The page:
3 Tips To Help You Contact Book Reviewers

By Rachel Thompson | Author Marketing

Mar 20

3 Tips To Help You Contact Book Reviewers! man with megaphone

 

Despite multiple articles on this topic, I still see authors every day begging, pleading, and spamming their books to people on social media who:

 

  • Are not their demographic
  • Aren’t reviewers or book bloggers
  • Don’t read that genre.

 

Let’s deconstruct.

 

  • DEMOGRAPHIC

 

Do you know who your ultimate reader is? You should.

 

Let’s use my latest book, Broken Pieces, as an example. As I wrote it, I knew that I wanted women and men to read this, but I focused most on looking at how women would relate to the material. It’s dark, it’s real, and it’s not humor like my past two books.

 

Betareading. This created a challenge: whom would I ask to betaread it? Which reviewers would I approach? Who would ultimately buy it?

 

Research, interact. If you can’t answer those questions, you’ve got some work to do. How? Google, Goodreads, even your social media (I use primarily Twitter and Facebook) to connect with people and discuss the subject matter and if it’s of interest to them. Social media is the ultimate in free market research.

 

I sent my book to about twenty-five betareaders who expressed interest in seeing it as well as giving me feedback. Leaving a review is by no means expected or required, but by creating a ‘sneak peek,’ many readers are happy to leave you a review when your book goes live (usually on Amazon and/or Goodreads).

 

And when Pieces went live, I had about ten reviews within a few days. It’s been three months and I’m up over seventy-five!

 

(Betareaders can be anyone who is interested in reading your book before it’s available for sale. You don’t pay them anything, other than a free ARC — advanced review copy — of the book.)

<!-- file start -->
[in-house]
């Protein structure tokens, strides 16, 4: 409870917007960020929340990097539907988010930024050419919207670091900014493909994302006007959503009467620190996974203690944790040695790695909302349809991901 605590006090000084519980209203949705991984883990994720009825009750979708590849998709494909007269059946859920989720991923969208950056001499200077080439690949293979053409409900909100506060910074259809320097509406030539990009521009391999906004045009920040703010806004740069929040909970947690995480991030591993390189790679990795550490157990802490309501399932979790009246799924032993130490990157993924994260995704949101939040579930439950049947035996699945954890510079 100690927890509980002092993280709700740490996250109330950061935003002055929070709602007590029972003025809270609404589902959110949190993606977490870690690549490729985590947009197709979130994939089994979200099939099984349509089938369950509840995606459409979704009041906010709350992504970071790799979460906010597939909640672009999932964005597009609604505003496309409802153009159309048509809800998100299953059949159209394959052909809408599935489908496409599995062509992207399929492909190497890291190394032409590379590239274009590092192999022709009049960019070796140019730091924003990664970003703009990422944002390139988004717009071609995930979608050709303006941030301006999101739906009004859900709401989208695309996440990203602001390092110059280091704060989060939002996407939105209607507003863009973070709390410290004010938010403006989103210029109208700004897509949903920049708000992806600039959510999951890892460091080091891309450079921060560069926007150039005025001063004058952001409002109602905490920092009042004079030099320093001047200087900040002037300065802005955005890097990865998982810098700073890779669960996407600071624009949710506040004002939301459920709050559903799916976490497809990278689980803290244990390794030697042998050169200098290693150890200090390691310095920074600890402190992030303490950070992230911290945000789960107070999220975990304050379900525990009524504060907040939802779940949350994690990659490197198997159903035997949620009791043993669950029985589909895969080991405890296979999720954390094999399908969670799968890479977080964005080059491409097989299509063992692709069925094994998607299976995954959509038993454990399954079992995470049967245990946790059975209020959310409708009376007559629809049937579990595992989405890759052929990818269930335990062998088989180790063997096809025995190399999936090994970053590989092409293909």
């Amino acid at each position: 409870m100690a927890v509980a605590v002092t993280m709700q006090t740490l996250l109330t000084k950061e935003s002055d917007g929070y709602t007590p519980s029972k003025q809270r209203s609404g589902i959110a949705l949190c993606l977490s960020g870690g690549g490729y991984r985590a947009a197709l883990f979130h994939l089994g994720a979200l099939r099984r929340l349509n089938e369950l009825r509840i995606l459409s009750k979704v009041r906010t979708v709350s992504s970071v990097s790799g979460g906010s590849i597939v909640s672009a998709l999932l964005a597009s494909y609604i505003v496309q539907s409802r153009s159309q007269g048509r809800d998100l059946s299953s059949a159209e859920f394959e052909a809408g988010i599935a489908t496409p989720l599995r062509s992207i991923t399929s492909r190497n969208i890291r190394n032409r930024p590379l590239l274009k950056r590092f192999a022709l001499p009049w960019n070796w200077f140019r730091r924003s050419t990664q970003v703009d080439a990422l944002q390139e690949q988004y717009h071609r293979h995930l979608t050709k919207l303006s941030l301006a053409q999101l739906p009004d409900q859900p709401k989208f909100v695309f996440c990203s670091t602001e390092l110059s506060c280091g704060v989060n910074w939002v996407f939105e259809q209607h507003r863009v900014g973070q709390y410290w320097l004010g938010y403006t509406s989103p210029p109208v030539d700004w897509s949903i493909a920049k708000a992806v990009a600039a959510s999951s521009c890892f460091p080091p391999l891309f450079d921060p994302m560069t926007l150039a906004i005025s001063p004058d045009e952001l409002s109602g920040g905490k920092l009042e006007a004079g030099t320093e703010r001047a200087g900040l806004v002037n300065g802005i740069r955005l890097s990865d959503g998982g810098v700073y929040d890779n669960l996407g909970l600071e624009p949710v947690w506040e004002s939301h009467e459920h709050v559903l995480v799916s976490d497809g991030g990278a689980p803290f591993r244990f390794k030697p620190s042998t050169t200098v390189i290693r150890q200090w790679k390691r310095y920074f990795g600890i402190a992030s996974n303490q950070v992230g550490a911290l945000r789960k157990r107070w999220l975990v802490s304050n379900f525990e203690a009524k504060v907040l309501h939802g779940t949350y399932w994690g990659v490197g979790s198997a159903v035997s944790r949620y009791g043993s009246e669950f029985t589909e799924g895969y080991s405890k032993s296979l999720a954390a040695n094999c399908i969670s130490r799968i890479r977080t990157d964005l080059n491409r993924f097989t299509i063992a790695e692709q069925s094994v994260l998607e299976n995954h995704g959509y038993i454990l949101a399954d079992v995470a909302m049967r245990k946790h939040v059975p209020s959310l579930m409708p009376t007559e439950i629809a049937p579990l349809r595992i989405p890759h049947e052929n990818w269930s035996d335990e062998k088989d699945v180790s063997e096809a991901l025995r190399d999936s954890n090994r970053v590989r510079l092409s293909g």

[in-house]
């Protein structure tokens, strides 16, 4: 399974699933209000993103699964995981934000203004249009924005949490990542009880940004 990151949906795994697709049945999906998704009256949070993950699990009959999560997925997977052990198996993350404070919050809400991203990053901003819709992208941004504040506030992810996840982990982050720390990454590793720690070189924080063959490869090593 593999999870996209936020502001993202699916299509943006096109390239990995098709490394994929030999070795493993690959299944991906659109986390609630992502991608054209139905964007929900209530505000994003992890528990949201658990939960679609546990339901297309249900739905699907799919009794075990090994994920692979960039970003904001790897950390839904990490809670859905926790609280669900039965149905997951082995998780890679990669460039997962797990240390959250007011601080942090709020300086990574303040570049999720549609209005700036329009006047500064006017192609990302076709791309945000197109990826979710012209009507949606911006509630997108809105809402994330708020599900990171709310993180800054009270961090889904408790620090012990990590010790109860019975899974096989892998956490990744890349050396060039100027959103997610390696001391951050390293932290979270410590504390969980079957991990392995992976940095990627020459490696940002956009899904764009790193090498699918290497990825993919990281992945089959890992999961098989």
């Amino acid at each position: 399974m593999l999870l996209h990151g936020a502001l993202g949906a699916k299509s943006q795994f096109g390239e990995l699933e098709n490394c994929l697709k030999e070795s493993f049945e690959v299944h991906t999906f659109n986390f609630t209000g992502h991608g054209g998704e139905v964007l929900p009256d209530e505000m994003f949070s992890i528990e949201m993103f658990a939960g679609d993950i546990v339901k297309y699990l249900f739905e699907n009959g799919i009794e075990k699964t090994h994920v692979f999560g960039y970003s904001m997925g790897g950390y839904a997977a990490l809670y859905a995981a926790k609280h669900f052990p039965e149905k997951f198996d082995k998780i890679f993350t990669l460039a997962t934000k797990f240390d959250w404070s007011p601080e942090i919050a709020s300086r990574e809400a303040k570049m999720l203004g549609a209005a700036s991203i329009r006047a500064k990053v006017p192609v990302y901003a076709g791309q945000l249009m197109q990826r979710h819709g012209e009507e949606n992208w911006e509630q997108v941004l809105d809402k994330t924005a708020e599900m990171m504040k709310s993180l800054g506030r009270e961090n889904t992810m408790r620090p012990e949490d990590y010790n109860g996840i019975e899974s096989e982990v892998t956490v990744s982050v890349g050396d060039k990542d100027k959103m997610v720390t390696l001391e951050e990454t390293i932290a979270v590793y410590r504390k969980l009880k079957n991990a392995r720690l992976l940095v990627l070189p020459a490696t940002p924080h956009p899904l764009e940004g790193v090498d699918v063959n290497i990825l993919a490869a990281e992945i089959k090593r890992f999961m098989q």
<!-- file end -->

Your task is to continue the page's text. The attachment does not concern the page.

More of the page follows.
• REVIEWERS AND BOOK BLOGGERS

 

Are your friend. BUT, if you’re spamming anyone and everyone with your book, you risk losing followers, annoying potential shot in the dark readers, and having your account suspended for spamming people.

 

I received about thirty of these every day: Hi Rachel. Thx for the follow. Plz read, review, & RT my book It’s All About Me on Amazon. Thx.

 

NO.

 

When I check their stream (which believe me, I do), I see they’ve sent the same message to hundreds of others and usually unfollow.

 

Sigh.

 

Get informed. Read this article (from Amazon Hall of Famer Dr. Bojan Tunguz on my blog for suggestions on what to do and what not to do). Here’s another one by Tracy Riva of Midwest Book Review.

 

I get it. I was confused, too, before my first book came out. So I asked people what to do! I researched. I learned.

 

If you’re not sure how to approach reviewers, Google it! Ask another writer. Read blog posts about it. But for the love of all things holy or otherwise, don’t spam your book in a welcome message or blanket your stream in spam. It’s unprofessional and you will actually repel potential readers.

 

  • GENRE

 

Read the guidelines. Book bloggers and reviews are very specific in what they review and they post their review guidelines right on their blog and sometimes, even in their Twitter or Facebook bio. It’s there for you to read and pay attention to. Why waste your time asking people to review your book who don’t review your genre?

 

Be selective. I get several requests daily to read and review someone’s book, and I’m not even a reviewer! I don’t review books; I’m not a book blogger. So, why is this happening? It’s not that I don’t appreciate it and I’m honored people give a darn about me at all, but there are thousands and thousands of book bloggers and reviewers who do this professionally. Why are you wasting your time on people like me who don’t even do that?

Finally, here’s a great list put together by WordPress whiz and romance reviewer Barb Drozdowich, titled the Book Blogger List. Read it. It’s broken out by genre — the work is done for you!

 

Hope you find these tips helpful. Any questions or experiences, please share below.

 

If you’d like to read Broken Pieces, click for a free sample on Amazon (no Kindle required – they have free apps for any smartphone, computer, or tablet). It’s on sale today (2.99, regular price 5.99) through Friday, 3/22 only. Thank you!

 

Did you enjoy this article? Subscribe to my blog and you’ll never miss my weekly posts! Just enter your email address over on the right hand side of this page >>>>. It’s easy, and I won’t share your email address with anyone. Redhead’s honor. 

Need personalized help? Check out my BadRedheadMedia.com services page.

 

 

 

 

 

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About the Author

Rachel Thompson is the author of newly released BadRedhead Media 30-Day Book Marketing Challenge: How to energize your book sales in a month – created to help authors market their book. She is also the author of Broken Places (one of IndieReader’s “Best of 2015” top books and 2015 Honorable Mention Winner in the San Francisco Book Festival), and the multi award-winning Broken Pieces, as well as two additional humor books, A Walk In The Snark and Mancode: Exposed.